Researchers from Montana Fish, Wildlife and Parks and the University of Montana have created a new technique for estimating wolf numbers in Montana.
The study was developed to produce a less-expensive and more-accurate population assessment that accounts for wolves not actually verified in the state’s annual wolf count.
Statewide wolf population estimates were derived for the years 2007 through 2012 via a mix of rigorous statistical evaluations, wolf observations reported by recreational hunters during the annual hunter-harvest surveys and Montana’s annual wolf counts.
Results generally estimate a Montana wolf population 25 to 35 percent higher than the verified minimum counts submitted over the six-year period.
The study’s results are contained in FWP’s federally required annual wolf report available online at fwp.mt.gov. That report shows Montana’s 2013 minimum wolf count at 627, essentially the same as the past two years. The minimum wolf count is the number of wolves actually verified by FWP wolf specialists.
“The study’s primary objective was to find a less-expensive approach to wolf monitoring that would yield statistically reliable estimates of the number of wolves and packs in Montana,” said Justin Gude, FWP’s, chief of research for the wildlife division in Helena.
The typical method used to document the state’s wolf population focuses on ground and aerial track counts, visual observations, den and rendezvous confirmation and radio collaring to count individual wolves as required by the U.S. Fish and Wildlife Service. The verified count is used to fulfill Montana’s obligation to submit an annual wolf population report to federal authorities to ensure wolves are being properly managed above standards that could trigger relisting as an endangered species. Those counts must continue through 2016.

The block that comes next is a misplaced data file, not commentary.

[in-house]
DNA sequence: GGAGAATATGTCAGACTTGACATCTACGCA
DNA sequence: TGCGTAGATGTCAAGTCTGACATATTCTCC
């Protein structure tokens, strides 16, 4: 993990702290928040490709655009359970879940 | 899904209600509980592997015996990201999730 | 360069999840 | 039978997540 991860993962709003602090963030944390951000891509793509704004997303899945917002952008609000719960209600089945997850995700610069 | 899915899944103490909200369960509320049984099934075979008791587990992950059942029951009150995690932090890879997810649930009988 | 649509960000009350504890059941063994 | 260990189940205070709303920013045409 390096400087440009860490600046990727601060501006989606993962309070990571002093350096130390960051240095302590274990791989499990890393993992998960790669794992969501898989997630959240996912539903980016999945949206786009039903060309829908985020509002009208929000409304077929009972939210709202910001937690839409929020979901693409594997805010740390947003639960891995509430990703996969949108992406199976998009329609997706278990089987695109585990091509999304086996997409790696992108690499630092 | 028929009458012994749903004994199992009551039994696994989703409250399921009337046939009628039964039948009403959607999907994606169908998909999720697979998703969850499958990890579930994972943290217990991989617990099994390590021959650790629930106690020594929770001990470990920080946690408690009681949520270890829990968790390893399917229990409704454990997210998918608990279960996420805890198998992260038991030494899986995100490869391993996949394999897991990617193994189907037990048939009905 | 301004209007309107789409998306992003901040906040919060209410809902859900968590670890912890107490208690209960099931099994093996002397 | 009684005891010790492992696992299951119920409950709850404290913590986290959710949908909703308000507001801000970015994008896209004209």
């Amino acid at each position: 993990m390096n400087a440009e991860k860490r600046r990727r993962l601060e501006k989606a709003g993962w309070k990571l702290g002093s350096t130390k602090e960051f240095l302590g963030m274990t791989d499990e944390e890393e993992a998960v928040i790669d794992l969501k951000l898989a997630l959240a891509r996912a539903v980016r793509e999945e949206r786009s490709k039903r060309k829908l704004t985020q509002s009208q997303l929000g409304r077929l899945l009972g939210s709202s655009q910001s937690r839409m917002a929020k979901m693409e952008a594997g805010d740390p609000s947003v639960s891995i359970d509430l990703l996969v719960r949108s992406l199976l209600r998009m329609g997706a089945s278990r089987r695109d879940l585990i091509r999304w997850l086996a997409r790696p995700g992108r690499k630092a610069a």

“This new approach is not only good science, it’s a practical way for Montana to obtain a more accurate range of wolf numbers that likely inhabit the state,” Gude said,
From 2007 through 2012, FWP and UM’s Cooperative Wildlife Research Unit directed a team of 11 researchers to determine the number of gray wolves in Montana by estimating: the number of areas occupied by wolves in packs; the number of wolf packs (by dividing the occupied area by average territory size); and the number of wolves by multiplying the number of estimated packs by average annual pack size.
For instance, population modeling for Montana’s wolves in 2012 — where actual counts verified a minimum of 625 wolves and 147 packs — predicted that 804 wolves and 165 packs inhabited the state. Similar estimates are not yet available for 2013.
Gude cautions, however, that future statistically accurate estimates will need to incorporate wolf harvest locations and how the harvest of wolves by hunters and trappers influences where wolves choose to live, their territories and pack sizes.
“Data on each of these aspects of wolf population size will give us a very solid assessment of the effects of harvest on wolf populations in Montana,” Gude said.
By adding additional harvest information, Gude said specific predictions of the effects of different seasons or harvest quotas on wolf populations could provide information vital to establishing successful wolf hunting and trapping seasons in coming years.
“Perhaps the best future use of these statistical methods won’t necessarily only be for monitoring and keeping tabs on wolf population numbers, but to better inform the complicated decisions that accompany the public harvest and management of wolves,” Gude said.